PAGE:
As the London commercial property market reaches boiling point many foreign investors are buying privately to avoid competitive bidding or funding the construction of office blocks from scratch — forcing British investors to make their money from regional opportunities.
Last year, insurers and sovereign wealth and pension funds invested more than £55bn in commercial property across Britain. A high proportion of that cash originated in Russia, China and southern Europe were managers view the UK as a safe haven in the aftermath of the financial crisis.
“With London the principal target for foreign capital, British investors are seeking rising rents in cities such as Glasgow, Leeds and Manchester as the economic recovery takes hold,” explained Chris Perkins, head of M & G Real Estate’s business and industrial property team. “There are some markets in the UK, particularly prime core London, which we see as fully priced.”
And recent research from agents Savills shows that British institutions increased exposure to the regional office market by 46 per cent during the first nine months of 2014. The previous year’s rise was just 33 per cent.
Among the most active of the British-based investors, M & G signed the largest regional deal of the year, spending around £320m on 500,000 sq ft of Manchester office space. Of the £3bn it spent acquiring UK property last year, 60 per cent was invested outside London.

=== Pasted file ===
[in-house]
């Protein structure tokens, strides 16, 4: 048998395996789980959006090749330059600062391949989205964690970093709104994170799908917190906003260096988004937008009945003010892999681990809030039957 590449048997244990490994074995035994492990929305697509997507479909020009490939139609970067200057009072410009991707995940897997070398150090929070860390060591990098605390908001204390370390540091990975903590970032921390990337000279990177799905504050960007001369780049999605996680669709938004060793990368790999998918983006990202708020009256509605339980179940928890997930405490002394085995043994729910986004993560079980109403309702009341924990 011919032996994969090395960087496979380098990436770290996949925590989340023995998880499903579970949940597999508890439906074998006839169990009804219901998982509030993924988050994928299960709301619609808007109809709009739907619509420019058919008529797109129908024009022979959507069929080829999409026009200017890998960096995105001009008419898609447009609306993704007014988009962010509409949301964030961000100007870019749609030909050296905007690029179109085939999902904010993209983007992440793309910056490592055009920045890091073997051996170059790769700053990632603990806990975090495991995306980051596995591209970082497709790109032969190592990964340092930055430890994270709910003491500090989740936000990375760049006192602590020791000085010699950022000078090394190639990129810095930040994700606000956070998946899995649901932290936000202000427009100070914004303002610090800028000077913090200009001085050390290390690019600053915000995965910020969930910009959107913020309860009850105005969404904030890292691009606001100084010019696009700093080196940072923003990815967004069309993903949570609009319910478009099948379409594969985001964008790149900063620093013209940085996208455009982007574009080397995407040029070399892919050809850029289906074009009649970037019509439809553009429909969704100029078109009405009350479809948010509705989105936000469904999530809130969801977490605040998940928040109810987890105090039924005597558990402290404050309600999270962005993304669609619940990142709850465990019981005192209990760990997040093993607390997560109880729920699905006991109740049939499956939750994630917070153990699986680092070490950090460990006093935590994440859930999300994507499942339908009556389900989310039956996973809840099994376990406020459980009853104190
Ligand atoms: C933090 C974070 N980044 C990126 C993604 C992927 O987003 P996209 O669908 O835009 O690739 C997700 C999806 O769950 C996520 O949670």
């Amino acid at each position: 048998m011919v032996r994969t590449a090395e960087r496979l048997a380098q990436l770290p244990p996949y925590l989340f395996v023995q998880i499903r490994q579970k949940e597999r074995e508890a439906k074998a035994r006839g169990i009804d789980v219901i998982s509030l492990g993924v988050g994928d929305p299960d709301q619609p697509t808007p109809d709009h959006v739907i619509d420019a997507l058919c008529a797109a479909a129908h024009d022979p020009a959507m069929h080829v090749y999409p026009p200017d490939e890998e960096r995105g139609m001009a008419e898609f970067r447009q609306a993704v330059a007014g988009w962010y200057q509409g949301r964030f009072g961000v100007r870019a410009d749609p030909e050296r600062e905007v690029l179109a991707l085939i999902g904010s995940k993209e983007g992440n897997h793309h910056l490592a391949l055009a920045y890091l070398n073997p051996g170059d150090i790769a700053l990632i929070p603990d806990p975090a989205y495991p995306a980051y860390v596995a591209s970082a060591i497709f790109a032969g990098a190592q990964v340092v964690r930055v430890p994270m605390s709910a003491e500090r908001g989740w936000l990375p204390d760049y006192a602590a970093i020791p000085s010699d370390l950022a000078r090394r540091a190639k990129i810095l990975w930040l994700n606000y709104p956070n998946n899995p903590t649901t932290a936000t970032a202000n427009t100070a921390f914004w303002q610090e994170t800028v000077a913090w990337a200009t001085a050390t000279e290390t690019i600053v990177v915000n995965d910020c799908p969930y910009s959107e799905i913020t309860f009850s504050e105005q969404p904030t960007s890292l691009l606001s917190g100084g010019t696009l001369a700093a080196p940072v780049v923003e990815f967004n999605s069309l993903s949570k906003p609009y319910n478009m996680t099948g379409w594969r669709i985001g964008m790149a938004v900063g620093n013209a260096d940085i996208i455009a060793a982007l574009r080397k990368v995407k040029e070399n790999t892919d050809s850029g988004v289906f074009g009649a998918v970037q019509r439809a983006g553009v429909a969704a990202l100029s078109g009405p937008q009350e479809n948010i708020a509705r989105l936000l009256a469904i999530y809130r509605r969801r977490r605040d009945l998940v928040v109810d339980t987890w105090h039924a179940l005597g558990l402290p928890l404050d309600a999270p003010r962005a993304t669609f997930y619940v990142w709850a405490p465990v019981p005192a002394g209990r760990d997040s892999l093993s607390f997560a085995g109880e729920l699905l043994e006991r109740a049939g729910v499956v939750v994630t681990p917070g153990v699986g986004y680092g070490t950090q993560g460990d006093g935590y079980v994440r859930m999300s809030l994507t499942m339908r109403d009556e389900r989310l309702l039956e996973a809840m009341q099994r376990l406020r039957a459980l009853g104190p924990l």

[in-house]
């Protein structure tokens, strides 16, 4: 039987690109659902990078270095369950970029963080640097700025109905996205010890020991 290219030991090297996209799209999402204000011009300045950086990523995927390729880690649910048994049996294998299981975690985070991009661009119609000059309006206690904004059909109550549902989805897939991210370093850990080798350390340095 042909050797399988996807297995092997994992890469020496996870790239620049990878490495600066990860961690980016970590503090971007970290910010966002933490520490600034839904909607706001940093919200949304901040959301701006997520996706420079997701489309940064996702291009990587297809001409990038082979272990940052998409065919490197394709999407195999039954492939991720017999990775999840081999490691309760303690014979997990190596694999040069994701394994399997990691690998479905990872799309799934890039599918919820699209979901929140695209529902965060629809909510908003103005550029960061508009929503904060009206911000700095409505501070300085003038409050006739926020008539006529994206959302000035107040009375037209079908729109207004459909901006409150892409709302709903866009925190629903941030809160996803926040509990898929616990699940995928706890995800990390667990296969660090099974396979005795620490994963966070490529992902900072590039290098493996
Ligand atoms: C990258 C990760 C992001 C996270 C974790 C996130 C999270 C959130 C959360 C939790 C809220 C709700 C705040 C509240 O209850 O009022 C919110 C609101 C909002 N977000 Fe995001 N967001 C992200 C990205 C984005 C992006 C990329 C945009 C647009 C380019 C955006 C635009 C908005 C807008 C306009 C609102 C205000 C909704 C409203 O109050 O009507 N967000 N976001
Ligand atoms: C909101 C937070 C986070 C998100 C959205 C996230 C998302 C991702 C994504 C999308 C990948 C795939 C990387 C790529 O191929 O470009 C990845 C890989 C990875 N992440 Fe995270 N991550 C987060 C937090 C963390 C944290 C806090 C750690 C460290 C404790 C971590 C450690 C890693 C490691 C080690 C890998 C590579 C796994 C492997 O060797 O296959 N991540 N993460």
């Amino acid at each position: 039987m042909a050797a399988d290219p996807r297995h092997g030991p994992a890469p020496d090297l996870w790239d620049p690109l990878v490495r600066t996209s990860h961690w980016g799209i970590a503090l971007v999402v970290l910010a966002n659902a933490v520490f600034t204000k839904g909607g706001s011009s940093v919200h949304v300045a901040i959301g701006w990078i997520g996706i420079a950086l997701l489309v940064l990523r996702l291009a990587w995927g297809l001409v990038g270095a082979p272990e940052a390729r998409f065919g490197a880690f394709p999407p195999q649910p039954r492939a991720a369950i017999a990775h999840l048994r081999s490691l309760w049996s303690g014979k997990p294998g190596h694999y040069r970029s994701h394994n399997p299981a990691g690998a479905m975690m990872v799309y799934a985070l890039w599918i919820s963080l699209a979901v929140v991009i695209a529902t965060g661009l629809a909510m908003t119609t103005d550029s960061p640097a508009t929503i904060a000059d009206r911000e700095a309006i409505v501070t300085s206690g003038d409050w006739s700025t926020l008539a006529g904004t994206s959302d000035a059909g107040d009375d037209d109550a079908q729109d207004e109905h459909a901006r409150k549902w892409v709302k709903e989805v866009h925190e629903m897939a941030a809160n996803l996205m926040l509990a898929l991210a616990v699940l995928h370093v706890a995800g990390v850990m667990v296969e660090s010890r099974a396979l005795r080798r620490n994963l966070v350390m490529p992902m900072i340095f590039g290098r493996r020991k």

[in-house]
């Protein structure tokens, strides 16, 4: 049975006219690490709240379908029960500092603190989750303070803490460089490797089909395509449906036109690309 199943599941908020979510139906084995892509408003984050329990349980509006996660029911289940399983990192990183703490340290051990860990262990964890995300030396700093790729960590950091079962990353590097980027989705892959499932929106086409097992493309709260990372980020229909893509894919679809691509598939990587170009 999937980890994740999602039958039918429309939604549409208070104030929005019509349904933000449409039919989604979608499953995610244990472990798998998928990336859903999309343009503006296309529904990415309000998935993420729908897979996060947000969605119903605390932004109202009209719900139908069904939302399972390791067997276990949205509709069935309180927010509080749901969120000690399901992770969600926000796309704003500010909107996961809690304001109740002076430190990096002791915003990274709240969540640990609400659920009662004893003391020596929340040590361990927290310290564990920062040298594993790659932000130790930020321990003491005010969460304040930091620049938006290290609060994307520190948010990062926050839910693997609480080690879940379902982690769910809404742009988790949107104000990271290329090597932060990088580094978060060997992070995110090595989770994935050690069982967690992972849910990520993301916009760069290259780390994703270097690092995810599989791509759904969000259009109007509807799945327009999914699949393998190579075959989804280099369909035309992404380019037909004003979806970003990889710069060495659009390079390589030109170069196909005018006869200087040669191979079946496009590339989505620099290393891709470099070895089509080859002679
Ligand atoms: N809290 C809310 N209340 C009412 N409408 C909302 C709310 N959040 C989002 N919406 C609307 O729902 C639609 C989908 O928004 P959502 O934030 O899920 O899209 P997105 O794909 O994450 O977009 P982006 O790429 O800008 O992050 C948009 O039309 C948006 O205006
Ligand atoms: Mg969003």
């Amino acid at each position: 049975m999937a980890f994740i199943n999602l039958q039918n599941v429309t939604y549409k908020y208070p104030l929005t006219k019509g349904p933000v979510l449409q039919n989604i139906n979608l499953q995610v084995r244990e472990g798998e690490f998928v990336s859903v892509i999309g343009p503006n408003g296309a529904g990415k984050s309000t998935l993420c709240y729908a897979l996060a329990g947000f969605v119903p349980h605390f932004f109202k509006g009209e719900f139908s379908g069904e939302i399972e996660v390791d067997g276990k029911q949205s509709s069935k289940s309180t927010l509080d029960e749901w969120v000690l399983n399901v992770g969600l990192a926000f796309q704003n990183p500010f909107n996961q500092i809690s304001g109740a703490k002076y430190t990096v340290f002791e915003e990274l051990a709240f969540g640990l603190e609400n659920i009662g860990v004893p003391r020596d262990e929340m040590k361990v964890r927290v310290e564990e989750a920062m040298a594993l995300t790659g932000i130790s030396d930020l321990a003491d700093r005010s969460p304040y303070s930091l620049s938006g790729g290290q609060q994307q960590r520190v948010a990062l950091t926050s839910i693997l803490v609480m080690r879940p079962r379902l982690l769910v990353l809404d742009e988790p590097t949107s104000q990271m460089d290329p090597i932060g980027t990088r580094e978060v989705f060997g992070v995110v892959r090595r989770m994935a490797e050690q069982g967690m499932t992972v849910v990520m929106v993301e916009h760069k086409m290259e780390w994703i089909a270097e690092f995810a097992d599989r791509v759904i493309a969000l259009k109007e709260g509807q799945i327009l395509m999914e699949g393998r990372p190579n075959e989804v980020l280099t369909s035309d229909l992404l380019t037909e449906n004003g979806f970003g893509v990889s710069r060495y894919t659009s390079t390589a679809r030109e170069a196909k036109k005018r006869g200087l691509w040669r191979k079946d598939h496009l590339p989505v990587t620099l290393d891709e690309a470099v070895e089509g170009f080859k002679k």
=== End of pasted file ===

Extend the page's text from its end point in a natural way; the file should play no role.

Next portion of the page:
Many domestic fund managers turning their backs on the capital are now also directly approaching local councils and businesses that may need to sell off assets, as well as retailers and others open to leasing back their property to free up cash.
“We spend a lot of time seeking off-market transactions where we don’t have to be in competitive bidding,” said Bill Hughes, head of property at Legal & General Investment Management. “That is where you get the best value.”
He explained that after improving a building — with a view to holding it for an average of seven to 10 years — his company could then sell it on as a performing asset to another long-term holder, such as a pension scheme or sovereign wealth fund.
But while overseas money continues to concentrate on London foreign investors will, in time, begin to look elsewhere. “Although global funds are likely to follow the path forged by local rivals, the incumbents should enjoy their advantage for some time yet,” said Michael Haddock, senior research director at CBRE.
“In theory almost any investor might be interested in smaller markets,” he added. “However, because it is harder to place large amounts in smaller cities quickly, some of the larger international investors that have large amounts to invest and limited management capacity might find them impractical.”
All three experts did, however, predict an increasing fall in commercial transactions for the first four months of 2015. Political uncertainty about who will win the May General Election is expected to crimp demand in the early part of the year, but any slowdown in overseas interest would be temporary, they said.
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